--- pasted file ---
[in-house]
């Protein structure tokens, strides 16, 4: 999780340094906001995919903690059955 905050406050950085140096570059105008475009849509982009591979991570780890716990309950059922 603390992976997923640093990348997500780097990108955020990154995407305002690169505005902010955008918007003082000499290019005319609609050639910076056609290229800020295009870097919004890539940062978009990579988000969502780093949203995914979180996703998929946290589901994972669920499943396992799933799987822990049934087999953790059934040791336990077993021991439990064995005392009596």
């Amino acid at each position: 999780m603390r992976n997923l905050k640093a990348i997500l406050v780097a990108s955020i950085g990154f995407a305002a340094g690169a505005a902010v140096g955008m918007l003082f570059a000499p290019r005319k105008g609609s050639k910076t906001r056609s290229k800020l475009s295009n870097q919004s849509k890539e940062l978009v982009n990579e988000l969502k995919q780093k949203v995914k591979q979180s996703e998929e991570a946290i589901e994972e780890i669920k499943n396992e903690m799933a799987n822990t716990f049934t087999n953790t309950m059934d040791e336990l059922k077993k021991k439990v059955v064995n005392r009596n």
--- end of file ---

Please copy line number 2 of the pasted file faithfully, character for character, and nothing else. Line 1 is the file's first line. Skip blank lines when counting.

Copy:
């Protein structure tokens, strides 16, 4: 999780340094906001995919903690059955 905050406050950085140096570059105008475009849509982009591979991570780890716990309950059922 603390992976997923640093990348997500780097990108955020990154995407305002690169505005902010955008918007003082000499290019005319609609050639910076056609290229800020295009870097919004890539940062978009990579988000969502780093949203995914979180996703998929946290589901994972669920499943396992799933799987822990049934087999953790059934040791336990077993021991439990064995005392009596």